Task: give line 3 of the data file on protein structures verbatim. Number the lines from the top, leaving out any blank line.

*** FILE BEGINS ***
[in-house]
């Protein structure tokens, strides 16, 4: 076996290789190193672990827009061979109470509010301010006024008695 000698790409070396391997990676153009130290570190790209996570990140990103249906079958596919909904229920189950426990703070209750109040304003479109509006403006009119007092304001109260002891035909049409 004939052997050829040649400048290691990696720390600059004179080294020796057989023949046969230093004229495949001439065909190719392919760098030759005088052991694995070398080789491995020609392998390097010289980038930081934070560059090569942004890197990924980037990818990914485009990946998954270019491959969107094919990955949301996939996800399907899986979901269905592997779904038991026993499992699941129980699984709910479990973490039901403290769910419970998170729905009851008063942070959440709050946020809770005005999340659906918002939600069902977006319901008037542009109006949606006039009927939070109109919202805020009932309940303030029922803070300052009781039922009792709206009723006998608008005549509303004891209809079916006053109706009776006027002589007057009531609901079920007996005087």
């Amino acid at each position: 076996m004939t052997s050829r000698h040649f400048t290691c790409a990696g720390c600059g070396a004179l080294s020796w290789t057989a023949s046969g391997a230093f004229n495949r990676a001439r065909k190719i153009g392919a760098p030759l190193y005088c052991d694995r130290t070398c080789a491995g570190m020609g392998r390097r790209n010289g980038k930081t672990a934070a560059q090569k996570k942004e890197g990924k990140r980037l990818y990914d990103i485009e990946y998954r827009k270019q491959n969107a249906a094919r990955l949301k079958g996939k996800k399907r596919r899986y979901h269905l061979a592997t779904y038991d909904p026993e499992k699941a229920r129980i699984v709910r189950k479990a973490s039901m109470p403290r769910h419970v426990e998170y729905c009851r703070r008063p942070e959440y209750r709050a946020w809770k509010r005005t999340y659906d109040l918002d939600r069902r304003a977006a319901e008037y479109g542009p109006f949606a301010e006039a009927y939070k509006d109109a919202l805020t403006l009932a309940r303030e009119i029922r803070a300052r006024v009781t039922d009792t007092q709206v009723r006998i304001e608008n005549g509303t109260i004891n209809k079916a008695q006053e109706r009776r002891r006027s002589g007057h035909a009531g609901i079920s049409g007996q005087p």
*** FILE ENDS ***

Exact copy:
């Amino acid at each position: 076996m004939t052997s050829r000698h040649f400048t290691c790409a990696g720390c600059g070396a004179l080294s020796w290789t057989a023949s046969g391997a230093f004229n495949r990676a001439r065909k190719i153009g392919a760098p030759l190193y005088c052991d694995r130290t070398c080789a491995g570190m020609g392998r390097r790209n010289g980038k930081t672990a934070a560059q090569k996570k942004e890197g990924k990140r980037l990818y990914d990103i485009e990946y998954r827009k270019q491959n969107a249906a094919r990955l949301k079958g996939k996800k399907r596919r899986y979901h269905l061979a592997t779904y038991d909904p026993e499992k699941a229920r129980i699984v709910r189950k479990a973490s039901m109470p403290r769910h419970v426990e998170y729905c009851r703070r008063p942070e959440y209750r709050a946020w809770k509010r005005t999340y659906d109040l918002d939600r069902r304003a977006a319901e008037y479109g542009p109006f949606a301010e006039a009927y939070k509006d109109a919202l805020t403006l009932a309940r303030e009119i029922r803070a300052r006024v009781t039922d009792t007092q709206v009723r006998i304001e608008n005549g509303t109260i004891n209809k079916a008695q006053e109706r009776r002891r006027s002589g007057h035909a009531g609901i079920s049409g007996q005087p």